Vincent van Gogh inspires artwork rendered with science | February 29, 2016 Issue - Vol. 94 Issue 9 | Chemical & Engineering News
Volume 94 Issue 9 | p. 48 | Newscripts
Issue Date: February 29, 2016

Vincent van Gogh inspires artwork rendered with science

Department: Newscripts
Keywords: Vincent van Gogh, Diemut Strebe, Sugababe, agar art

Art meets science in an ear-y tribute

 

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Did you hear that? “Sugababe” delves into philosophical questions of identity.
Credit: Diemut Strebe
A sculpture of a left ear in a clear container atop a pedestal.
 
Did you hear that? “Sugababe” delves into philosophical questions of identity.
Credit: Diemut Strebe

Here’s a question that’s had philosophers scratching their heads for nearly 2,000 years: If you restore a ship by replacing all of its parts, is it still the same ship? First posed by the Greek historian Plutarch, the conundrum also struck a chord with artist Diemut Strebe. With the tools science now offers for growing tissue and manipulating genetic material, Strebe wondered whether she could build a replacement for what’s arguably the art world’s most famous biological specimen—Vincent van Gogh’s left ear.

The result is a sculpture of a left ear made of cells containing genetic material from van Gogh. The ear is housed in a clear container filled with a nutrient solution and is connected to a computer that processes sound so that it can ostensibly hear. Strebe named the work “Sugababe” after the English pop group that replaced all of its original members.

Strebe modeled the ear’s shape from a photograph of van Gogh. She spliced copies of DNA taken from the stamp and envelope flap of a letter he sent in 1883 into the cells she used to create the ear sculpture. She also used cartilage cells from Lieuwe van Gogh, great-great-grandson of Vincent’s brother Theo. The next time Strebe shows “Sugababe,” she tells Newscripts, she plans to regrow the ear’s cells using CRISPR/Cas9 technology.

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pH test: Bob Langer poses for “Litmus.”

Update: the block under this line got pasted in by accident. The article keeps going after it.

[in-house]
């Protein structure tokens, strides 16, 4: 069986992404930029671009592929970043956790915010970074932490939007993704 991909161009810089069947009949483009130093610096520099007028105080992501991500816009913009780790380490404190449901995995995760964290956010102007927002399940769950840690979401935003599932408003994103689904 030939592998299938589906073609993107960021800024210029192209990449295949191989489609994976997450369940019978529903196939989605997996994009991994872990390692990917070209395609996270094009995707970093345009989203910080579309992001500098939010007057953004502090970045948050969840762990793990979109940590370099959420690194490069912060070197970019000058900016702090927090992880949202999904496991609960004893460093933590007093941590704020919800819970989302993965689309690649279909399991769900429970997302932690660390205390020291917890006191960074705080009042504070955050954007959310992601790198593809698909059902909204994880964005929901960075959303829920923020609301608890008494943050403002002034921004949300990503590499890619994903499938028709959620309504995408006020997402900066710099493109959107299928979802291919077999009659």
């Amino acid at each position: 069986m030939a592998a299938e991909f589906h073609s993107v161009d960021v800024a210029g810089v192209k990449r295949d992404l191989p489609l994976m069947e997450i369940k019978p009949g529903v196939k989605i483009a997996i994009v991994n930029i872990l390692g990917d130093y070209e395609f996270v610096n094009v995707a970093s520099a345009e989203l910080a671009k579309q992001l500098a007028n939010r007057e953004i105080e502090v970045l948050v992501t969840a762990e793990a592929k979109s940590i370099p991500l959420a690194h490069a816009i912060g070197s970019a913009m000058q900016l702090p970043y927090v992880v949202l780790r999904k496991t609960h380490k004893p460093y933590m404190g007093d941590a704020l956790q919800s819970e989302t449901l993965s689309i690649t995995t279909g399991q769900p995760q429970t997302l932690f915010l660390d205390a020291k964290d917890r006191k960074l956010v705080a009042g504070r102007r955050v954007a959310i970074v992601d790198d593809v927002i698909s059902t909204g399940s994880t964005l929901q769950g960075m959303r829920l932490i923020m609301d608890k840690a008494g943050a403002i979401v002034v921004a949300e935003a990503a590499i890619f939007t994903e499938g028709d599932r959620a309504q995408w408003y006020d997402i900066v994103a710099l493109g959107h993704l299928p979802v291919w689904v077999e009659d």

Credit: Diemut Strebe
A headshot of chemical engineer Robert Langer with a piece of pH paper in his mouth.
 
pH test: Bob Langer poses for “Litmus.”
Credit: Diemut Strebe

Strebe collaborates with many scientists, including MIT’s Robert Langer and Harvard University’s Charles Vacanti, who once grew what looked like an ear on the back of a mouse. “Sugababe,” first showed in Germany in 2014, was on display at the Ronald Feldman gallery in New York City last year as part of a larger showing of Strebe’s work called “Free Radicals.”

For another piece, called “Litmus,” Strebe photographed 12 world-renowned scientists, including Nobel Laureates Martin Chalfie and Carol Greider, with litmus paper in their mouths. For her piece “Social Sculpture: The Scent of Joseph Beuys,” Strebe worked with International Flavors & Fragrances to re-create the smells of Beuys’s performance “I Like America and America Likes Me.” In this 1974 work, Beuys famously shared a room in a gallery with a coyote.

“Fragrance is just a moment, an impression,” Strebe says, “but it has enormous powers for reconstructing memories.” She and IFF were even able to re-create Beuys’s own body odor, thanks to a patron who kept some of the late artist’s clothes in a sealed plastic bag for decades.


"The Agar-y Night”

 

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Stars and strains: “The Starry Night” as rendered with bacteria.
Credit: Melanie Sullivan
Five petri dishes painted with bacteria to resemble Vincent van Gogh’s “The Starry Night.”
 
Stars and strains: “The Starry Night” as rendered with bacteria.
Credit: Melanie Sullivan

In another art and science mash-up inspired by Vincent van Gogh, biologist Melanie Sullivan re-created “The Starry Night” in petri dishes for the American Society for Microbiology’s 2015 Agar Art Contest.

Sullivan, who works at Washington University in St. Louis used agar filled with chromogens—compounds that appear colored upon hydrolysis by specific enzymes in bacteria. Different bacteria produce different colors. In Sullivan’s work, Proteus mirabilis is responsible for the brown color, and Klebsiella pneumoniae gives the artwork its dark blue hue.

“When creating agar art, you are essentially drawing with invisible ink,” Sullivan tells Newscripts. “It’s not until the agar plates have been incubated and the bacteria have grown sufficiently that you know what you have.” A lover of van Gogh’s work, Sullivan reasoned “The Starry Night” could be executed simply with just four colors. Also, she says, “the swirling effect was more forgiving in the creation process.”

Sullivan didn’t win the contest, which stipulated artwork must be original. But her work has been featured in USA Today and the Huffington Post. Sadly, the petri-dish piece had to be trashed not long after it was made. “The combination of organisms used caused it to have a less-than-pleasant aroma,” Sullivan explains, “but that’s the nature of agar art.”

 

Bethany Halford wrote this week’s column. Please send comments and suggestions to newscripts@acs.org.

 
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